Oskar on September 11, 2013:
hardlymoving, thank you very much for the prompt attention!!
I'm quite uncomfortable about the offset but the problem is I'm still not able to locate another new strut mount that is exactly same as the old one.
The spare part guy keep saying that new one I have suit all Camry 97~01.
Actually all my 4 struts are still new, I changed to Tokico about 3 months ago. All are fine except the front right.
The Complete Strut Assembly sounds like a good idea, but will it be good if replace just one side? It should be best to replace also the left side but it already have new strut and it is not giving any problem......
hardlymoving (author) from Memphis, TN on September 11, 2013:
An offset of 1/2" is a lot. I believe that much of an offset could have stressed the strut to failure; hence the suspension noise. In addition, since the mounts were replaced 5 years ago, the struts may have worn out from regular usage. For the nominal price difference between replacement strut components and a new Complete Strut Assembly (i.e. new mount, spring seat, bearings, spring, bellows), you may be better off replacing you old strut with the new assembly. Labor time should be less than one hour compared to spring and component transfer to the new strut.
Oskar on September 11, 2013:
hi hardlymoving, I have this front suspension noise 5 years ago and the problem was solved after the replacement of both strut mounts.
Few months ago, similar sound came back on the right side, I changed the strut mount again, the sound became lesser. Then I changed the strut, and the sound came back especially in the early morning.
I also had the sway bar bushing replaced in the troubleshooting process.
The mechanic had checked the sway bar link and lower arm and nothing else seem to be loose.
One thing about the new strut mount is that top opening is different from the old one. The old one has oval shape opening like the picture you posted. The new old has round opening like the one on the advertisement link above. The different is that that the center the strut is offset about 1/2 inch compare to the old one. Could this be the problem?
I asked the spare part shop and they said the strut mount with oval opening is no longer available.
I have later found out that the part that I got is not the "A" grade part, it is "B" grade quality, but it is still brand new, should it caused problem from day one?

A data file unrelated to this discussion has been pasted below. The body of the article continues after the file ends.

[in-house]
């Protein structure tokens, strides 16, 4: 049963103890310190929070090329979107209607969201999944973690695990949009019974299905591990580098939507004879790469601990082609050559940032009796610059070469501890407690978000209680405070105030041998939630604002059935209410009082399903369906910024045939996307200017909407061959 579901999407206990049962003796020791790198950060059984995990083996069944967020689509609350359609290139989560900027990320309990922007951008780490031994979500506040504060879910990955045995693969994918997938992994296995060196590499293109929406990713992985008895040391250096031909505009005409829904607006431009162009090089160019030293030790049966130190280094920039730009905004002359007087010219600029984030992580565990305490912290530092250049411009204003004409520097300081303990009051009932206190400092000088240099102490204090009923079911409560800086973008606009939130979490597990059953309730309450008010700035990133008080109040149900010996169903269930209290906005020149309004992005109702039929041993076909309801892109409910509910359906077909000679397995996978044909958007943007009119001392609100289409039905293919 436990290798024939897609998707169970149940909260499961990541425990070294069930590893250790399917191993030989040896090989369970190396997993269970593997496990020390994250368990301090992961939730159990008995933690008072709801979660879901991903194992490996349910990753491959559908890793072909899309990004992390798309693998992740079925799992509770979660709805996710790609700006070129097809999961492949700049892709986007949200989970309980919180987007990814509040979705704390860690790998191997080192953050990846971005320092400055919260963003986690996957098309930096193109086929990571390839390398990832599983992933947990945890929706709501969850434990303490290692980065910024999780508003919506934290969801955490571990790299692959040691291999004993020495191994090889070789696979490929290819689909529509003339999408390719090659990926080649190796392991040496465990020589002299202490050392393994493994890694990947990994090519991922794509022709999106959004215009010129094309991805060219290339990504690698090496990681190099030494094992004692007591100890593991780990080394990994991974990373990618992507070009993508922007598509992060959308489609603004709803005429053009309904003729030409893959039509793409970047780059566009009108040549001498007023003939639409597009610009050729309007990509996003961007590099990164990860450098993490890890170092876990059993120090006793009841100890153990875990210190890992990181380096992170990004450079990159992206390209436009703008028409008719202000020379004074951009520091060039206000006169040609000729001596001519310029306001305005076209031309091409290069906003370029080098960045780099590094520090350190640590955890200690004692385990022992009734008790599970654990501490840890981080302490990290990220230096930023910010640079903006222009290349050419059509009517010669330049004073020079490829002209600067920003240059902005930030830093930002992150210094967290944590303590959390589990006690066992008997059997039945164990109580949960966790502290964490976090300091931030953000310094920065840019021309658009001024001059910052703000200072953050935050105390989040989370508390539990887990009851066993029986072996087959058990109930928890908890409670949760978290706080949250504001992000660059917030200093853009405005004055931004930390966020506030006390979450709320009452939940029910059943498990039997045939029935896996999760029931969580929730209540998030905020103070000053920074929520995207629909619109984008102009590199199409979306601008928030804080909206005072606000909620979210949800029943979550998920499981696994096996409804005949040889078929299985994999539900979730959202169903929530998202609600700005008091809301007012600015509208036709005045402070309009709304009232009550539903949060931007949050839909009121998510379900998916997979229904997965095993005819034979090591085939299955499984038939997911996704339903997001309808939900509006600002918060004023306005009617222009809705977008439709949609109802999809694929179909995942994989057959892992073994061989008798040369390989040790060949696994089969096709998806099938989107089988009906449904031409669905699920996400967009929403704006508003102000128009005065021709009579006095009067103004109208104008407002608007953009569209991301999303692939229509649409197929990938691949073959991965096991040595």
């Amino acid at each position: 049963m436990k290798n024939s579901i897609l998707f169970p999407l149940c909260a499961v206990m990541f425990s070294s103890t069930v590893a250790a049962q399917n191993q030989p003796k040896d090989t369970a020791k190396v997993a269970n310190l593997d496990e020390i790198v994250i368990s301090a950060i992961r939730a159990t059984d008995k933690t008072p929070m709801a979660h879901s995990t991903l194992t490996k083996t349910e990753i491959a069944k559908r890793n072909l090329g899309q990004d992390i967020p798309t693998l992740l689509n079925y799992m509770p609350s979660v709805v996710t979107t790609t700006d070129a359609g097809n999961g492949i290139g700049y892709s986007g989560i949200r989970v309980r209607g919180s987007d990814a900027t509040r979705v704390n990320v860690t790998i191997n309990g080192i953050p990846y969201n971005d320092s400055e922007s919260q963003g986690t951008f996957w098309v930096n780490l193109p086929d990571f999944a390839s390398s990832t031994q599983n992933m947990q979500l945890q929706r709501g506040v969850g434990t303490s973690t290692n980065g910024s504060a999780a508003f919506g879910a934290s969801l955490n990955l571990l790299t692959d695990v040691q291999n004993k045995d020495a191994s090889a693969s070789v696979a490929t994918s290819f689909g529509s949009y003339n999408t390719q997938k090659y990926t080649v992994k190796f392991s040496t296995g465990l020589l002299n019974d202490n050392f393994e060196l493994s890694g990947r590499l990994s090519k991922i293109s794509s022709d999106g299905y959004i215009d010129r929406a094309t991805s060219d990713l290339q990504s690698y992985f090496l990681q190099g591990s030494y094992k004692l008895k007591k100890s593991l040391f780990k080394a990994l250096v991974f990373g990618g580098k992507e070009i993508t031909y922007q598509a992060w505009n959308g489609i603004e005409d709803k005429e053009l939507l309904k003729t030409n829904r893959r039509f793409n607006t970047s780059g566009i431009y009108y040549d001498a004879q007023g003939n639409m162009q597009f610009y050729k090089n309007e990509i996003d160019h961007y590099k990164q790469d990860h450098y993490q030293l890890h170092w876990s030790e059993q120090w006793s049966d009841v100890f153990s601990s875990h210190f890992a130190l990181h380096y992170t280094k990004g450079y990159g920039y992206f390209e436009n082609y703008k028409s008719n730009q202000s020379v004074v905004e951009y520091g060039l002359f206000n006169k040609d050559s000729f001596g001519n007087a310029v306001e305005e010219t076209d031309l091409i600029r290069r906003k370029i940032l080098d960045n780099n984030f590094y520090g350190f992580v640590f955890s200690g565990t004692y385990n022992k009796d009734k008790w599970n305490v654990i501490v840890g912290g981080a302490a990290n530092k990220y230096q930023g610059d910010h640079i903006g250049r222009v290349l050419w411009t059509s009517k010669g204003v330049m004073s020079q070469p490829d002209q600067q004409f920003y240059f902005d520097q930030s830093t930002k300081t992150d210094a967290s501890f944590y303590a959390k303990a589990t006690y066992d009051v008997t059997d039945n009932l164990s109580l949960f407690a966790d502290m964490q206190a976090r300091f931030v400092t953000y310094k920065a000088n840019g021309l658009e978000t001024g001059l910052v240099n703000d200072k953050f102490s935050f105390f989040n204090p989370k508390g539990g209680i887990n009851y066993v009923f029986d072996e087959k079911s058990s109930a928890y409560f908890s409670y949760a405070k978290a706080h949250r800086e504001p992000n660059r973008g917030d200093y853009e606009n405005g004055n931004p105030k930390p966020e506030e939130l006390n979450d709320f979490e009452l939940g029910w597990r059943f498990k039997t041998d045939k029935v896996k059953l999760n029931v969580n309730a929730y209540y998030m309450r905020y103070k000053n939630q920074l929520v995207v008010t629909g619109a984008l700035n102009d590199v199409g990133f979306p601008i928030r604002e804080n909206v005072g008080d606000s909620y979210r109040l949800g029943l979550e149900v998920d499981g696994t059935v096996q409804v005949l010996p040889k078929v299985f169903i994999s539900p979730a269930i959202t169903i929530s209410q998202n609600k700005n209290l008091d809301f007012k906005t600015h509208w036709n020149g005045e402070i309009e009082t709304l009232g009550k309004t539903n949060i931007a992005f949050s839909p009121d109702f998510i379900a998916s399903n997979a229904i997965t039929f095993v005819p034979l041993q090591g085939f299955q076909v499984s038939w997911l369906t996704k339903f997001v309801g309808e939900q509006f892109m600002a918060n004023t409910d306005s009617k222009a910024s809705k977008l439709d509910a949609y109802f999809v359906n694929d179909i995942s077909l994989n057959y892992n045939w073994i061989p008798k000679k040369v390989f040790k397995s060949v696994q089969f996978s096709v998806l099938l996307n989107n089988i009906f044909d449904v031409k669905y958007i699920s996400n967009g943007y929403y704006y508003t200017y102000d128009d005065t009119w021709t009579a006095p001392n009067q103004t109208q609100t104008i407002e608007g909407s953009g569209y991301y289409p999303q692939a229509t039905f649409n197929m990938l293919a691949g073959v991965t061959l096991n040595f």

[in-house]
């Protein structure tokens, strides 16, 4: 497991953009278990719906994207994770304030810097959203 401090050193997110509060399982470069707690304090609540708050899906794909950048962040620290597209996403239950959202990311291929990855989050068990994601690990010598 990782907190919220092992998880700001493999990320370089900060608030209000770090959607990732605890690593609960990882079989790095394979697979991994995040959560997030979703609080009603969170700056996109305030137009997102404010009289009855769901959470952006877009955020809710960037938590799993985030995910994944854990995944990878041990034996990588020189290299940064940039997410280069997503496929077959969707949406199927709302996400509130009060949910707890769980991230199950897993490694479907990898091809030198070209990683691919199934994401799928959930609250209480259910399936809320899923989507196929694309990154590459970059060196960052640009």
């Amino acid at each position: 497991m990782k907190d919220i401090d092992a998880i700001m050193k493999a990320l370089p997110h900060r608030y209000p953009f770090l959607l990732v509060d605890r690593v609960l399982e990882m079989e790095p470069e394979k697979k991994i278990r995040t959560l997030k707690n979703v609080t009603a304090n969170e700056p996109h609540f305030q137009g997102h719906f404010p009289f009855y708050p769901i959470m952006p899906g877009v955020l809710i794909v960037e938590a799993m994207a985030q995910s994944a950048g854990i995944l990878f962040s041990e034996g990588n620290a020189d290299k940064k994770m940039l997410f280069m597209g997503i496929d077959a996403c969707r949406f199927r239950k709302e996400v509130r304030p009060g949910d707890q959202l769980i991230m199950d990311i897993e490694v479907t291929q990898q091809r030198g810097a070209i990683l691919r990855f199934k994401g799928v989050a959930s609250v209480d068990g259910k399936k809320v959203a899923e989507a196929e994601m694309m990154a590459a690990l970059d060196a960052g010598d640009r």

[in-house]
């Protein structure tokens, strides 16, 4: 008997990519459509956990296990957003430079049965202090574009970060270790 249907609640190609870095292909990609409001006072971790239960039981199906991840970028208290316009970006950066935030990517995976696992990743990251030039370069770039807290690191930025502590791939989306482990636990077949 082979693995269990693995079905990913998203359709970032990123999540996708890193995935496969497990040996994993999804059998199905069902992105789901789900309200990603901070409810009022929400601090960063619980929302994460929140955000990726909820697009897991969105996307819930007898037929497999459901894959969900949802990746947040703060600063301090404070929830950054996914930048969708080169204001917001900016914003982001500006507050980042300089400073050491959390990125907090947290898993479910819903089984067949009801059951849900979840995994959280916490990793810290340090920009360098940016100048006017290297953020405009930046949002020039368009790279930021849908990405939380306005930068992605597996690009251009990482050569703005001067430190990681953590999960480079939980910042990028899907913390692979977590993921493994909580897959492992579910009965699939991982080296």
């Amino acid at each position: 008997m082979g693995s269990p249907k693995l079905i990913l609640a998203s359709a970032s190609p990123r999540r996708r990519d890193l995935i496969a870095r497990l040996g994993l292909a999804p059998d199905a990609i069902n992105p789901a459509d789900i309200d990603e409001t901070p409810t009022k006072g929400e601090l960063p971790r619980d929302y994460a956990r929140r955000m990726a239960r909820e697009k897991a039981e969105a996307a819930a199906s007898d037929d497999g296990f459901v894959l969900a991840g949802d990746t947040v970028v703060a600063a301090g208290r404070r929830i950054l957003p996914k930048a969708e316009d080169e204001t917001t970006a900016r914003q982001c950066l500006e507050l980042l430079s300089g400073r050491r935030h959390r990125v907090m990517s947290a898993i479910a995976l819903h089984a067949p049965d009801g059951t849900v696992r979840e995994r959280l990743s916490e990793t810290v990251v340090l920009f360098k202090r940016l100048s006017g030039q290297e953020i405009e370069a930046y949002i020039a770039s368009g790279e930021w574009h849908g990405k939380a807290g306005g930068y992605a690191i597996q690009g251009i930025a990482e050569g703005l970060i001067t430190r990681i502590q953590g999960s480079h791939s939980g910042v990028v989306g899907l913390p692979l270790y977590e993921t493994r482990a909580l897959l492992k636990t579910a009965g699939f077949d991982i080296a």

Please advise......and thank you very much for all the good info above.
J. David / Hawaii on March 03, 2012:
this is a very one of the best guides I have ever come
across in a long time, good visuals and walk thru step
by step. Thank you.............JD
Camry owner on December 18, 2011:
Very good posting & information - Thanks a lot. Even Pepboys mechanics couldn't figure out the problem & had to go through an expensive fix of Strut assembly & again for Strut mount :-(
Camry Cheapskate on October 22, 2011:
Thanks for the great write up and pictures. I needed the struts and mount replaced and all the soft parts were destroyed so I used a KYB Strut plus assembly that replaces everything as a unit. I needed to use a brass drift to remove one of the knuckle bolts but the rest slid out easy. I didn't understand at first that the sway bar link bolt is "screwed into" the nut and out the back.
Handling is improved and the "knocks" with every minor road imperfection are gone. 185,000 miles and I got two unsolicited offers to buy my car this week.
hardlymoving (author) from Memphis, TN on August 13, 2011:
Thanks. Problem with Technical Manuals are they tend be too general and don't anticipate small problems that can be be extremely timing consuming to resolve.
JL on August 13, 2011:
BEST how to on the net. Period. Well done.
hardlymoving (author) from Memphis, TN on May 03, 2011:
Jerry C -
Yes ... I've replaced Monroe struts. They're all made in China so I buy cheaper ones off of ebay.
Jerry C. on May 03, 2011:
Have you tried monrae quick strut? The Monroe Strut fit was just the like ODM strut. So simple and easy to install. My 03 Impla has that "like new" ride again
Aby on January 09, 2011:
This is amazing!
My 1997 Camry started making a loud noise recently, and I now know what it is!
Thank you so much :)
hardlymoving (author) from Memphis, TN on December 18, 2010:
The stem should not be touching the hood at all. There should be ample clearance. The rubber inside the mount, when it's worn, is causing the rattling noise that may be giving the impression that it's rattling against the hood.
hardlymoving (author) from Memphis, TN on December 13, 2010:
Thanks Earnest for the feedback!
earnestshub from Melbourne Australia on December 13, 2010:
Brilliant! This is the type of help people need!
With your description and photos I could train my dog to replace a strut and suspension support!
Well written, great photos and a very worthwhile hub.
I gave it a thumbs up and useful.